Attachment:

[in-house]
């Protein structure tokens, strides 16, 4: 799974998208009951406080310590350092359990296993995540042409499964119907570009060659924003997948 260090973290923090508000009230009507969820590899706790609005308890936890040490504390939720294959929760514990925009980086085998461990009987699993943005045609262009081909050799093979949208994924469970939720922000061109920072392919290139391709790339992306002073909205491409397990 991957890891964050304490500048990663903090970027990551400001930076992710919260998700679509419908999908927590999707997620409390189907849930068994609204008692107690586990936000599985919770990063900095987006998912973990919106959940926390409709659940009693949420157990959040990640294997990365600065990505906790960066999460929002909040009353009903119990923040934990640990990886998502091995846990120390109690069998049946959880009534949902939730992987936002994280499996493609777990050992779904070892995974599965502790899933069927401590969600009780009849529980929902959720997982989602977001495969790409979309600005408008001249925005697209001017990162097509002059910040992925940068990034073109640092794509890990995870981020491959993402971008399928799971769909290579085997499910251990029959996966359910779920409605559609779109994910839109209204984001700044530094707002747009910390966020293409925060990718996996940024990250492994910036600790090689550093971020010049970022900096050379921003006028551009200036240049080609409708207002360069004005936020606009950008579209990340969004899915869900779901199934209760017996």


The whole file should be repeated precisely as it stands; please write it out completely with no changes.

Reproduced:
[in-house]
């Protein structure tokens, strides 16, 4: 799974998208009951406080310590350092359990296993995540042409499964119907570009060659924003997948 260090973290923090508000009230009507969820590899706790609005308890936890040490504390939720294959929760514990925009980086085998461990009987699993943005045609262009081909050799093979949208994924469970939720922000061109920072392919290139391709790339992306002073909205491409397990 991957890891964050304490500048990663903090970027990551400001930076992710919260998700679509419908999908927590999707997620409390189907849930068994609204008692107690586990936000599985919770990063900095987006998912973990919106959940926390409709659940009693949420157990959040990640294997990365600065990505906790960066999460929002909040009353009903119990923040934990640990990886998502091995846990120390109690069998049946959880009534949902939730992987936002994280499996493609777990050992779904070892995974599965502790899933069927401590969600009780009849529980929902959720997982989602977001495969790409979309600005408008001249925005697209001017990162097509002059910040992925940068990034073109640092794509890990995870981020491959993402971008399928799971769909290579085997499910251990029959996966359910779920409605559609779109994910839109209204984001700044530094707002747009910390966020293409925060990718996996940024990250492994910036600790090689550093971020010049970022900096050379921003006028551009200036240049080609409708207002360069004005936020606009950008579209990340969004899915869900779901199934209760017996």